During the last income-tax season in the United States, many certified public accountants became the targets of a spear-phishing attack.
The email message used by the scammers bore the logo of the American Institute of CPAs, threatened the recipient with fraud and the loss of his license and provided a link that led to a malware-filled website.
The IRS has been warning taxpayers about tax-related scams, including phishing schemes, for years. But what happens when your tax preparer himself is the victim of a scam or an attack?
The weakest link
After all, employees in your accountant's office are human. They're not immune to clicking on malicious links or downloading documents that are malware in disguise.
"Luring accountants and employees into downloading keystroke-logging malware that can steal all of the information on the computers is a major problem," said Steven J.J. Weisman, a Boston-area lawyer and professor and author of "50 Ways to Protect Your Identity in a Digital Age: New Financial Threats You Need to Know and How to Avoid Them" (FT Press, 2012).
"Accountants are a good target for identity thieves because they have much personal information of their clients that, if stolen by identity thieves, can make the clients victims of identity theft," Weisman said.
Doesn't hurt to ask
If you use a tax professional, you have the right to know how your personal information is protected.
Don't hesitate to ask serious questions about your CPA's security procedure, advised Robert Fitzgerald, founder and president of The Lorenzi Group, a Topsfield, Mass., firm that handles digital and data security for clients in a variety of industries, including accounting.
According to Fitzgerald, questions that every client should be asking his or her CPA include:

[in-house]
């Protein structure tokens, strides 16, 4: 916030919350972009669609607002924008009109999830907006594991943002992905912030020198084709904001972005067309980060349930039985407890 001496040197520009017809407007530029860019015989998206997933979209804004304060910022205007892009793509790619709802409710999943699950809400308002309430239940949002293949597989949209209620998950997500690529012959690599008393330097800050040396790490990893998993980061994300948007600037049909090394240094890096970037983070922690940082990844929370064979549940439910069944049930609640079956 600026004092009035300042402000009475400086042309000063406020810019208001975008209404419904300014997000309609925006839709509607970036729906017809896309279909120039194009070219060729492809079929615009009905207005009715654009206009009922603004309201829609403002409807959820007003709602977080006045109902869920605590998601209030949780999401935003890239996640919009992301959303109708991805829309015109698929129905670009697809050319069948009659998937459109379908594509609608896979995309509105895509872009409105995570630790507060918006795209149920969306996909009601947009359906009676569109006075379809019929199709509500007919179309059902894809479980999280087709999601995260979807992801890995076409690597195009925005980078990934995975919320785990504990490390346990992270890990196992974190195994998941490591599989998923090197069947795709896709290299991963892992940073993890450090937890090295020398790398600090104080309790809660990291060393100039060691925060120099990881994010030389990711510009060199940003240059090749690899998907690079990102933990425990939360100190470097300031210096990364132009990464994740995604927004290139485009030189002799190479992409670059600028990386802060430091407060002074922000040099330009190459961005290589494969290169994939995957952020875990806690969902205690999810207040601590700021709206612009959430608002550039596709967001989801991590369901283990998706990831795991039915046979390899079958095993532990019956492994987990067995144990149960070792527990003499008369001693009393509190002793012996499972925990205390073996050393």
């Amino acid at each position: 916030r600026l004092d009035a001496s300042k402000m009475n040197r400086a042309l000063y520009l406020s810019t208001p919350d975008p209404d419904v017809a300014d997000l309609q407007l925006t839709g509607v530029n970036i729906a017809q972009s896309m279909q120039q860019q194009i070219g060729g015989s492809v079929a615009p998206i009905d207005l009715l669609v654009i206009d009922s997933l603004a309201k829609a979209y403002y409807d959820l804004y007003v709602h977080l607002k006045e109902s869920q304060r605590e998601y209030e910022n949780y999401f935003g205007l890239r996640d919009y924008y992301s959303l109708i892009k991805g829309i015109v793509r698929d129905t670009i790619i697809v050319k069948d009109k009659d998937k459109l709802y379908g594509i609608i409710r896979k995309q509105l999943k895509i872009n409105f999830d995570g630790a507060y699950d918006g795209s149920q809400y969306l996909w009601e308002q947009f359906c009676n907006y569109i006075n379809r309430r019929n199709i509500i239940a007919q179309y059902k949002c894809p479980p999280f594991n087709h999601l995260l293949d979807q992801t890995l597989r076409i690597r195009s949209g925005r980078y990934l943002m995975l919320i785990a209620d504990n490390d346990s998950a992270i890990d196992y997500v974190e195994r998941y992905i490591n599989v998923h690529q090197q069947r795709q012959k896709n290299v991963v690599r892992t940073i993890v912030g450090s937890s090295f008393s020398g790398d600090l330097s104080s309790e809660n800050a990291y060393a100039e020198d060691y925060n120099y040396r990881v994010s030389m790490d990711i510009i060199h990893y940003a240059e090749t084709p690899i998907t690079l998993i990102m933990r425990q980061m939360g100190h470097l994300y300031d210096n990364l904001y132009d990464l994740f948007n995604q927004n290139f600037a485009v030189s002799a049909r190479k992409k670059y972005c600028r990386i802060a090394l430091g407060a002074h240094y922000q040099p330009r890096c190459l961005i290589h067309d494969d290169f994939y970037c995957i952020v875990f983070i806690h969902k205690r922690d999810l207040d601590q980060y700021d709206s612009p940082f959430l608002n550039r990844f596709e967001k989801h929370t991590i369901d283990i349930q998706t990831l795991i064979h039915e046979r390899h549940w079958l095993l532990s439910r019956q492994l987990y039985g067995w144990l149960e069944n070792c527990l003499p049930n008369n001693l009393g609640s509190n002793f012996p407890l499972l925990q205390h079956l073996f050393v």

— How large is the firm during tax season?
— Who has access to client records, both electronic and paper?
— Does the firm use contractors or temporary employees during tax season? Are these temporary employees or contract workers given access to client records?
— How does the firm scrub client data off its systems after taxes are filed?
— How does the firm dispose of paper files?
— What kind of notification procedures are in place if the CPA's computer network suffers a data breach?
Fitzgerald added that clients can take proactive steps to protect their own information.
"Clients can ask for a written copy of the company's security policy," Fitzgerald said. "Clients can also request that their records be identified in-house by a client number, rather than by name."
Fitzgerald also recommended that clients provide only one copy of each document when possible. The more copies of documents bearing Social Security numbers or bank numbers increases the chances of information getting into the wrong hands.
There's a lot of trust involved with hiring a tax professional, but as identity thieves become more sophisticated, trust is not enough, Fitzgerald said. Clients deserve to know how well their identities are protected.
Plus, as Fitzgerald pointed out, keeping clients abreast of security practices is beneficial to the CPA as well.
"Smart CPA firms will use their data-security policies as a marketing differentiator and use it to win more business," he said.
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